October 2, 2009

Crème Anglaise

Creme Anglaise

If you only learn one dessert sauce, make it crème anglaise. You can alter the flavoring very easily and it goes well with virtually any dessert. It also makes what may be the very best vanilla ice cream ever! You'll need three bowls to make this; stainless steel bowls are probably best.

Crème Anglaise
½ cup milk (4 ounces)
½ cup heavy cream (4 ounces)
½ vanilla bean
4 egg yolks (2 ounces)
¼ cup sugar (2 ounces)

Mix the milk and cream in a small saucepan. Split the vanilla bean and scrape the seeds into the pan, then add the pod. Bring just to a simmer, then remove from the heat and let steep for 15 minutes or so to infuse the dairy with vanilla flavor.

Partially fill the largest bowl with equal parts ice and water, and set the larger of the remaining bowls on the ice. Set a strainer in place over that bowl.

After the vanilla has infused the dairy to your satisfaction, remove the vanilla pod, then return the pan to gentle heat and stir frequently. In the third bowl, quickly whisk the yolks and sugar together. Once the dairy reaches a simmer, remove it from the heat and whisk about a tablespoon of it into the yolk and sugar mixture. Continue adding the dairy to the yolk and sugar mixture slowly to avoid curdling.

Once the dairy, yolks, and sugar are fully incorporated, return the custard to the pan and return the pan to the heat. Stir constantly for 1-4 minutes until the custard coats the back of a spoon. Pour through the strainer into the bowl over the ice. Stir until cool, cover, and refrigerate. If it sits overnight the vanilla flavor will be more pronounced. Serve cold, room temperature, or even warm, as your dessert requires.

For a little variety, add a pinch of cinnamon or a shot of your favorite liquor or liqueur to the dairy instead of or in addition to the vanilla. If you want to make a larger quantity, use weights rather than volume measures or it might get a bit eggy. Crème Anglaise will keep in the refrigerator for several days.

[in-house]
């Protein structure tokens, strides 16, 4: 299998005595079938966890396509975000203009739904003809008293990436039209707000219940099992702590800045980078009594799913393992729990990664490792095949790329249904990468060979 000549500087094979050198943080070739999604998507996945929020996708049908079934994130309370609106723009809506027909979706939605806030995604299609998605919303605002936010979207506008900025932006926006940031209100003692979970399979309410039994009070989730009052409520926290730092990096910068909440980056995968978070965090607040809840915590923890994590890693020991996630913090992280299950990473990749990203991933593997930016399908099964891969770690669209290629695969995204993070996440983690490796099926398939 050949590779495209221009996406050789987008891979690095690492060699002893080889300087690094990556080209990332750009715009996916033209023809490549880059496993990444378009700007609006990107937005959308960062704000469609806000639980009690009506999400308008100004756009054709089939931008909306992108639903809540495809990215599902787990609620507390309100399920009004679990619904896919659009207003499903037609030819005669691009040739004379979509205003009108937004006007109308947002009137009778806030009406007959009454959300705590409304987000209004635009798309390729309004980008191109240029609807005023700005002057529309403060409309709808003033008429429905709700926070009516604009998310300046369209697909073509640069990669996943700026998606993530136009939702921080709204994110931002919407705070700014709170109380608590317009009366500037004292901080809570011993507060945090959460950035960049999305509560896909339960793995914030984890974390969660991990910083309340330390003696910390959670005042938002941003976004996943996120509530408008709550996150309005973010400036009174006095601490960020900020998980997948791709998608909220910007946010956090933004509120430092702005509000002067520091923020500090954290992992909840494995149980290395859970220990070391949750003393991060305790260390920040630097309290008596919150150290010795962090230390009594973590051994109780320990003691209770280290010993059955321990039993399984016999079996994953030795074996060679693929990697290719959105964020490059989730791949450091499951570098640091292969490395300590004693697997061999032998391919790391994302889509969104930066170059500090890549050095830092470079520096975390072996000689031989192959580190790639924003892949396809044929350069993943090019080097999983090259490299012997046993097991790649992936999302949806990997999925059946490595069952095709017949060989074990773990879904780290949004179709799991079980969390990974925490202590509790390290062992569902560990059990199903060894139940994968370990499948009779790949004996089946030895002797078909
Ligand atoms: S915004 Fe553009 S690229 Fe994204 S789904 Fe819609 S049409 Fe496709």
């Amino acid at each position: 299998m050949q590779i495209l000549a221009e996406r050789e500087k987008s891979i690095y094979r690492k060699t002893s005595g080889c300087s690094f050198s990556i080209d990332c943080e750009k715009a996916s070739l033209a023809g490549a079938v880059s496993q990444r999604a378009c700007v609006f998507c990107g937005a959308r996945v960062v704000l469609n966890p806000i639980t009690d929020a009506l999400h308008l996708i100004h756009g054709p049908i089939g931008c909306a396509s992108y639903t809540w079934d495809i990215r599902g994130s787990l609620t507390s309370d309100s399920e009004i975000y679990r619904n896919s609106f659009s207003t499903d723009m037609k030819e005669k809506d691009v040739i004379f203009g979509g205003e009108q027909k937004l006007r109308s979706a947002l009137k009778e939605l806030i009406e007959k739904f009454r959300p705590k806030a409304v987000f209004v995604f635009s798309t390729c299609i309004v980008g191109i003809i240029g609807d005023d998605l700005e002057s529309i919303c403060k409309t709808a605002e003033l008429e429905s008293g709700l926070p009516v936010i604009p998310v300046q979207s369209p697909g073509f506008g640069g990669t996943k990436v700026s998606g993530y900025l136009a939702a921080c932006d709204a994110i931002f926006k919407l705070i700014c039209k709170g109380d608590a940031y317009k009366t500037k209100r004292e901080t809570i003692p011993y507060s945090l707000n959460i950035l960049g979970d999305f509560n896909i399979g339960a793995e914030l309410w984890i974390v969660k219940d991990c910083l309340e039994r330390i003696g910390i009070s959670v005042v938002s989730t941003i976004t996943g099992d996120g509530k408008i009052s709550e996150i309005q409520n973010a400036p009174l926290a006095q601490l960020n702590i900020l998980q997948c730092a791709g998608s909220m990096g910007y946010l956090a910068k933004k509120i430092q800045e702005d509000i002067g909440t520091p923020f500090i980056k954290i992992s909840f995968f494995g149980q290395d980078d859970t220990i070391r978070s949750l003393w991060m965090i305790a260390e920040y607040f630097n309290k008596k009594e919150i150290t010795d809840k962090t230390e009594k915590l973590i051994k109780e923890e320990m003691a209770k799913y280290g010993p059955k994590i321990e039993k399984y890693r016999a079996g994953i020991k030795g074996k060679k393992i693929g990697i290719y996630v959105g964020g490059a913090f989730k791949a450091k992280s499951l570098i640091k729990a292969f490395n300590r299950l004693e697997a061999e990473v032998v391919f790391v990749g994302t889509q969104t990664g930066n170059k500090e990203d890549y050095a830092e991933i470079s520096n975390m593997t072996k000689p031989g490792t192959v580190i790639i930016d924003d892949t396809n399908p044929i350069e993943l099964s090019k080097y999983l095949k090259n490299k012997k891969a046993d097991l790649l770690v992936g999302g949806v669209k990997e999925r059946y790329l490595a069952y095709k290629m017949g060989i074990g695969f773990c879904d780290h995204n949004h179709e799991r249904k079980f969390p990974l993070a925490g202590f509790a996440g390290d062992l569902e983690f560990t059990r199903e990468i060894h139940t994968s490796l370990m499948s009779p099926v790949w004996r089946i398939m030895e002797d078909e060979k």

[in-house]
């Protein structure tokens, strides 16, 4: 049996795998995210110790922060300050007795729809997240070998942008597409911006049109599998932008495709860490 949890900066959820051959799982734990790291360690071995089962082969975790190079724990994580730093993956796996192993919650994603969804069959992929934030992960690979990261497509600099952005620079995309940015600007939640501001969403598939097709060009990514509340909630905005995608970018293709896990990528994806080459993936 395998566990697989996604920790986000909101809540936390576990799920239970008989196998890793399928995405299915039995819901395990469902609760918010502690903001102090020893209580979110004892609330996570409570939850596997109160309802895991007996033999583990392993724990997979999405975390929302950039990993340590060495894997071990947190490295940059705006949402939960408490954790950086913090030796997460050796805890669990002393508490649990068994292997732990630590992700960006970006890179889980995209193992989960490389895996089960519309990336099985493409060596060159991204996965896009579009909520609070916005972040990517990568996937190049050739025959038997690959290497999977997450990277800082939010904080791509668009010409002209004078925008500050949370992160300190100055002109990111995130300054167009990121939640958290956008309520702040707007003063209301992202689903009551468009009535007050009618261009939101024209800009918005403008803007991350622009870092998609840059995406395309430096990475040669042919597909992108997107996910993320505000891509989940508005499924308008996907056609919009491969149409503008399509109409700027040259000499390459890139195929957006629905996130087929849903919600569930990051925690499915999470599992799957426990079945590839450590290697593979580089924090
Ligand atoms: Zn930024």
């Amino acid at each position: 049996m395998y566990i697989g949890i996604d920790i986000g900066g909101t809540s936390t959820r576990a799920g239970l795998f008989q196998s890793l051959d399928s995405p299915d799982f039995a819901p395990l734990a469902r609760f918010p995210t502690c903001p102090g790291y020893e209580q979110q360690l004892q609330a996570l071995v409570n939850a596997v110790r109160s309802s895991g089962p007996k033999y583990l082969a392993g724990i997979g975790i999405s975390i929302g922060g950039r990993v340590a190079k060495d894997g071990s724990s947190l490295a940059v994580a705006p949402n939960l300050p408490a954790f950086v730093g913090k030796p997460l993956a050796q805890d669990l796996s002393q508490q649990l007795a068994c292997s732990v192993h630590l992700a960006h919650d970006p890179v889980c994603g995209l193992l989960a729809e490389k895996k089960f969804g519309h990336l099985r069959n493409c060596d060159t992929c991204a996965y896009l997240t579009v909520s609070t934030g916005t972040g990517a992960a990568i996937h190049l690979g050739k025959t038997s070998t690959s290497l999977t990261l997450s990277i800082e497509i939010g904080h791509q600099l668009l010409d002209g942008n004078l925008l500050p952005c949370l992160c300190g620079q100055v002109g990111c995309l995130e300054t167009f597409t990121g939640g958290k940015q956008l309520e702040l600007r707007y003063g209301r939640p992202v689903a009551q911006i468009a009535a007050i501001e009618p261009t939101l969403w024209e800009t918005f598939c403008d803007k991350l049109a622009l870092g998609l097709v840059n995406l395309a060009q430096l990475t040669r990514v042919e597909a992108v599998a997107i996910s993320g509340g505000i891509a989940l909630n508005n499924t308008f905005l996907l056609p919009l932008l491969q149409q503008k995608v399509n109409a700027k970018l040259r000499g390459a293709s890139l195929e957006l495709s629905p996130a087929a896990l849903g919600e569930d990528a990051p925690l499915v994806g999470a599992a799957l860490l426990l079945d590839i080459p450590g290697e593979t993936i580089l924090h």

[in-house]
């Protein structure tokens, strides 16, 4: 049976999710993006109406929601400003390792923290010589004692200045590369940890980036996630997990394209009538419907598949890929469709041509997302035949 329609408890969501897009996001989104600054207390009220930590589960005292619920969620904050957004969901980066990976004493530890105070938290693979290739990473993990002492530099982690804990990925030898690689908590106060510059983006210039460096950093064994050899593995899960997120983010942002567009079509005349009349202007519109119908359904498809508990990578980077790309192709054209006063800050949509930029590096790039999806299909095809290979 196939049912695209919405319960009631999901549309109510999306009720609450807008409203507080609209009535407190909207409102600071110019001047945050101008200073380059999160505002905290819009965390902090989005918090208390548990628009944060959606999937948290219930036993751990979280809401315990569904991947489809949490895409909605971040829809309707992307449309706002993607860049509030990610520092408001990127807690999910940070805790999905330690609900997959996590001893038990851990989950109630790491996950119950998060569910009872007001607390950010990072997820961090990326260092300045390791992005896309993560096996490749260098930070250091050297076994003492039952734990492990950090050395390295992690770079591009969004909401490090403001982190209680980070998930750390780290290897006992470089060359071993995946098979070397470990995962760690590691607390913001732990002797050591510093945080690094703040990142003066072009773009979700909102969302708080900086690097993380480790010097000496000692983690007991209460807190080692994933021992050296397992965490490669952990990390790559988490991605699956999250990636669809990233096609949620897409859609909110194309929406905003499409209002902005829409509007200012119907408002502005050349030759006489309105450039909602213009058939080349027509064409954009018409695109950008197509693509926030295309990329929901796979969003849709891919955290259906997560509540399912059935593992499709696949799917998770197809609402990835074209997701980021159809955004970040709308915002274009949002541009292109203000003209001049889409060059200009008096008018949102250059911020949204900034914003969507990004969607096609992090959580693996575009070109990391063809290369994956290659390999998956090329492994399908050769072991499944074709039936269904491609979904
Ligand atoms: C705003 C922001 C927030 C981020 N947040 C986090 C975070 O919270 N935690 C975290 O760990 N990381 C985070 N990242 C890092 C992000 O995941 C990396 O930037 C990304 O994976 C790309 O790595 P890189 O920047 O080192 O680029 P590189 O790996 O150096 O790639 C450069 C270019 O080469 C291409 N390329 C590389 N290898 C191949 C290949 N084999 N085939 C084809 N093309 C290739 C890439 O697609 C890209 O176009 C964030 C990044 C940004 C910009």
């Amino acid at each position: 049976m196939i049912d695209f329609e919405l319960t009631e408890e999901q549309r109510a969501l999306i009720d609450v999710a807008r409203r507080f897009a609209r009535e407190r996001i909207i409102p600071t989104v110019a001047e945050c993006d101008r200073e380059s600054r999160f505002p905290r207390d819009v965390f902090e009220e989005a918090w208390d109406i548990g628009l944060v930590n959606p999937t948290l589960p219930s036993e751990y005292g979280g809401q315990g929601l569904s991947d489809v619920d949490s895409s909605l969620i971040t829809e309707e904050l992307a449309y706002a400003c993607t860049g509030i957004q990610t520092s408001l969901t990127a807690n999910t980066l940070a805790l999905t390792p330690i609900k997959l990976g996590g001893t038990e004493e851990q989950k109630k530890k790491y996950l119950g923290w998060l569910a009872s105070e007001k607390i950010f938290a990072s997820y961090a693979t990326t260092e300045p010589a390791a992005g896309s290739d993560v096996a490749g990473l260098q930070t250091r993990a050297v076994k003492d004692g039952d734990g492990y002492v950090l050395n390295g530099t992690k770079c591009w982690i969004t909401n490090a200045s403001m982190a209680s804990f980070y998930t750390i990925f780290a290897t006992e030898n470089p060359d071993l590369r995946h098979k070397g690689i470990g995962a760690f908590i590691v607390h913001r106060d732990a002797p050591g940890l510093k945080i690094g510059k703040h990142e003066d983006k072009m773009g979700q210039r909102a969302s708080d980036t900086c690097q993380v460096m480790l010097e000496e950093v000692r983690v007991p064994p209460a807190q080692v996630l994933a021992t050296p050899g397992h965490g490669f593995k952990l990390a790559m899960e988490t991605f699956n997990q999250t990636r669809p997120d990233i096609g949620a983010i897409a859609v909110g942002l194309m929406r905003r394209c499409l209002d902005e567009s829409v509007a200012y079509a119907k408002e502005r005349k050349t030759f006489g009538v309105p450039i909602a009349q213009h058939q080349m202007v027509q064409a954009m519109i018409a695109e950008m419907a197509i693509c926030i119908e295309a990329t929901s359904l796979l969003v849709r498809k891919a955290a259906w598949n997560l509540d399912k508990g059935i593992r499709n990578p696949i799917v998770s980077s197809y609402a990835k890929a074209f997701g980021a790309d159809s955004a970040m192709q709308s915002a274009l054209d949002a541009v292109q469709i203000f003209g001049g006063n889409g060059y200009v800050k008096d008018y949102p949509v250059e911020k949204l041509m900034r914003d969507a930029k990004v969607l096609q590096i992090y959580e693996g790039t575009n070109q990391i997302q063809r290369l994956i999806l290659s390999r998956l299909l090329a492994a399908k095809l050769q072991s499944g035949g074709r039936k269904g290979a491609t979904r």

1. What a coincidence, this was on my list of things to make. I agree, this is an essential dessert sauce.

  2. Hi SS,

    Many thanks for your thorough and detailed explanation for this. I got some bread pudding today from a local market and knew custard would be perfect.

    However I tried it and the mixture ended up curdling, with the liquids and solids separating. I see your note about it above, what do you suspect has happened here?

    Many thanks for your help


  3. My assumption is too much heat. You may have added the hot cream to the egg and sugar mixture too quickly, curdling the eggs, or you may have overheated the final custard.

  4. I strongly suspect it might have been both :-(

    Oh well, I will try again soon. Thanks for the advice.

  5. Nothing like this and paired with the fresh raspberries it is a picture worth a thousand oohs.

  6. Hi Gareth-

    I'd like to make a fancy cake for my father's 80th. In our house, "fancy cake" means not out of a box. (Stop snortling.)

    So I envision a creme anglaise swirled with a raspberry sauce in place of frosting on the top. It seems that the creme anglaise would be absorbed by the cake though. Do you have any ideas? I thought I might thicken it with corn starch or something.

    Thanks so much-

  7. That's probably not going to work very well. Maybe a pastry cream would be better. There's an excellent post at Brown Eyed Baker.

  8. What else can i put the crème anglaise to i made some but i what to do something different then fruit any ideas please let me now